5 Early Contacts, Early Charters

    6 Law and Governance in the French Possessions: Public Law and the Growth of Institutions
    From Seigneurial Fief to Royal Colony: Institutional Development
    Seigneurial Law
    Notaries
    Civil Procedure
    Criminal Procedure

    7 Law and Governance in the English Possessions
    Newfoundland: From Company to Proprietorship to Anti-Colony
    Rupert’s Land: The Emergence of a Company-State

    8 The Interface of European and Indigenous Law

    9 French Private Law
    The French Customs
    The Law of Marriage and the Family
    The Law of Family Property: Matrimonial Regimes and Succession
    The Law of Obligations

    10 The Early Modern Legacy

    PART THREE: THE LONG EIGHTEENTH CENTURY, 1701–1815

    11 Constitutional Law in the Long Eighteenth Century
    The Politico-Military Context
    The Legal Contexts
    Slavery, Race, and the Constitution

    12 New France/Quebec/Lower Canada: Political Institutions, Courts, and Relations with Indigenous Peoples
    New France before 1760
    Quebec/Lower Canada after 1760
    Relations with Indigenous Peoples

    13 The British Colonies of Settlement: Political Institutions, Courts, and Relations with Indigenous Peoples
    Nova Scotia, New Brunswick, and Prince Edward Island
    Upper Canada

    14 The British Commercial Territories: Newfoundland and Rupert’s Land
    Justice beyond the Settlement Frontier: The Challenge of Remoteness
    Newfoundland
    Rupert’s Land

    15 The Legal Professions

    16 Criminal Law and Criminal Justice
    English Criminal Law in the Eighteenth Century
    The Reception of English Criminal Law in British North America
    Punishment in Practice
    Bringing an Offender to Court: Policing and Prosecution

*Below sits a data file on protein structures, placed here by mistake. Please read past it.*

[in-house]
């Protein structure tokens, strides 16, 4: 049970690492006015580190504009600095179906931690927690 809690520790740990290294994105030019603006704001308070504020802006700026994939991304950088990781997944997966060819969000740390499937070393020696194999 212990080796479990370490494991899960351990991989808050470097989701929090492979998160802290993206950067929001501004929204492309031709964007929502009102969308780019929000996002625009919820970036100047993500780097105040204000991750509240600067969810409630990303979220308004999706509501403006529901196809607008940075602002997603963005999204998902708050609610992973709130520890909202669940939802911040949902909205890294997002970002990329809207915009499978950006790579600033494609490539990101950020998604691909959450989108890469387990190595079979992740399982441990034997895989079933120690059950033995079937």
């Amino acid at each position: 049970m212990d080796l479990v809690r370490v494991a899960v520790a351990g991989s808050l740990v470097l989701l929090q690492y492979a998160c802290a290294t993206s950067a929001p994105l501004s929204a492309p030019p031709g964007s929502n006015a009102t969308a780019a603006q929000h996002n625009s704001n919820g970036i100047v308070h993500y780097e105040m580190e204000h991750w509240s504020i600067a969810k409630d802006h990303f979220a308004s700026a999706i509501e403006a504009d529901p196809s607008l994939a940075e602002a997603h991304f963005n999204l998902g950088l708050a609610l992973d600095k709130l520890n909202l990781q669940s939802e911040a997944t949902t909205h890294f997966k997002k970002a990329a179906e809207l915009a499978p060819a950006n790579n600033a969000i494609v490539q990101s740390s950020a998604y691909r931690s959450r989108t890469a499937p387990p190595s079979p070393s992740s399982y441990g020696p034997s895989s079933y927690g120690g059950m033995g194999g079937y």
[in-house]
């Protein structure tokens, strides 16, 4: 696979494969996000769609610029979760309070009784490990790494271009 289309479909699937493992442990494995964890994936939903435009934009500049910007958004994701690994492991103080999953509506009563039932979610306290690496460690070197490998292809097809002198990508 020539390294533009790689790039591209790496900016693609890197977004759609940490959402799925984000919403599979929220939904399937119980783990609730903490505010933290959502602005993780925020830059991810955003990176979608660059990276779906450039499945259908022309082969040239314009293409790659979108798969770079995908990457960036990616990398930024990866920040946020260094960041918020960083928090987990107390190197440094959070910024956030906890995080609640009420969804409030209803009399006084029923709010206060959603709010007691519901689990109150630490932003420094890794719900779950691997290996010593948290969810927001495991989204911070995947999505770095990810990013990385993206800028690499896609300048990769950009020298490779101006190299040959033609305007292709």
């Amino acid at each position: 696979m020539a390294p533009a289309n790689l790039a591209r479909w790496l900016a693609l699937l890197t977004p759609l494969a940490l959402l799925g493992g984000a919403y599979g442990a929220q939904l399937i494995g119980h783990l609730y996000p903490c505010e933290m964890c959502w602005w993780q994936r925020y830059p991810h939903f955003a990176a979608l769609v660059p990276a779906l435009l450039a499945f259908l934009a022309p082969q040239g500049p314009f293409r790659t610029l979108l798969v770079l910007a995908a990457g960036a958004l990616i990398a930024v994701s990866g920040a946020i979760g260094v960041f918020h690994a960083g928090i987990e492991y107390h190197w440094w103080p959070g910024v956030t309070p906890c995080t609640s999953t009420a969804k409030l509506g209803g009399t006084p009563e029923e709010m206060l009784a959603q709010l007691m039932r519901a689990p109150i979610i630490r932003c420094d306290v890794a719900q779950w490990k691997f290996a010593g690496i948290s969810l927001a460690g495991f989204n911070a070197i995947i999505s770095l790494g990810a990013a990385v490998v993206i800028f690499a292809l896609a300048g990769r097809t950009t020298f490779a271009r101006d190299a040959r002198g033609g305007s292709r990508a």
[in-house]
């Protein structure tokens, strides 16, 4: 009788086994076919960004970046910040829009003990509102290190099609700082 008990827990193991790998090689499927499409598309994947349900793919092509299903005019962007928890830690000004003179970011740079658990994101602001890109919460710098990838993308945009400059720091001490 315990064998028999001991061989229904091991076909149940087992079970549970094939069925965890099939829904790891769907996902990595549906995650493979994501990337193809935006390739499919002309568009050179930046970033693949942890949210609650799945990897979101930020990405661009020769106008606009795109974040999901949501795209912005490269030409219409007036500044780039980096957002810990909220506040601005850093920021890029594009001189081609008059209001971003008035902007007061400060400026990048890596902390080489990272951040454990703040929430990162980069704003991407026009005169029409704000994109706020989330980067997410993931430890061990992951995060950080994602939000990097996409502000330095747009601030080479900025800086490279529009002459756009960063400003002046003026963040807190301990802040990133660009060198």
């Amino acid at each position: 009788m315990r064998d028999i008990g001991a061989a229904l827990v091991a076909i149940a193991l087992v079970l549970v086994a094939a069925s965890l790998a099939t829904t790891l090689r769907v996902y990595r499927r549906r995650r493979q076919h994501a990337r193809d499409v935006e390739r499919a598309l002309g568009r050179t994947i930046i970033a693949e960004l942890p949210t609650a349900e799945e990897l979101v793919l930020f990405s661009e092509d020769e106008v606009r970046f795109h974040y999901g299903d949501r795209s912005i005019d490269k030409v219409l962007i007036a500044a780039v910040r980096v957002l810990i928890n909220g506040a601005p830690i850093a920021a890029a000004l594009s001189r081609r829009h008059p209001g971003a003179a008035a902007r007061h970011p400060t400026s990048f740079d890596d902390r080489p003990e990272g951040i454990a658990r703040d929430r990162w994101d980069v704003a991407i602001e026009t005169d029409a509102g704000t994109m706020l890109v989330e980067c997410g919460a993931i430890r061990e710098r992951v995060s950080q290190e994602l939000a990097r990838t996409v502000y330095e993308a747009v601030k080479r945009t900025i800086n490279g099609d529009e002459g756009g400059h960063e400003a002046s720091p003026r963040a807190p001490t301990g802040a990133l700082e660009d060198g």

The Criminal Courts: Pretrial Procedures
    The Criminal Trial

    17 Indigenous Law

    18 Private Law: The Civil Law 320
    The Civil Law to 1760: Canada, Acadia, Louisbourg 320
    The Civil Law after 1760: The Emergence of a Mixed
    Legal Tradition 324

    19 Private Law: The Common Law

    20 The Early Modern Legacy

    PART FOUR: BRITISH NORTH AMERICA, 1815–1860s

    21 Law in British North America, 1815–1866: Introduction

    22 Court Systems and Judicial Personnel
    The Development of a British North American Judiciary
    Separation of Powers, Appointment and Removal of Judges, and Judicial Remuneration
    Circuit Systems: Bringing the Centre to the Hinterland
    Chancery Courts
    The Rise of Inferior Tribunals
    New Superior Courts and Professional Courts of Appeal in the Canadas
    Procedural Reform

    23 Sources of Law and Law Reform
    Sources of Law in Common Law Jurisdictions
    Sources of Law: The Civil Law
    Sources of Law: The Civil Code of Lower Canada
    Statutes: Making and Remaking Local Laws and Societies

    24 Indigenous Law in British North America
    Indigenous Governance in an Age of Settler Political Reform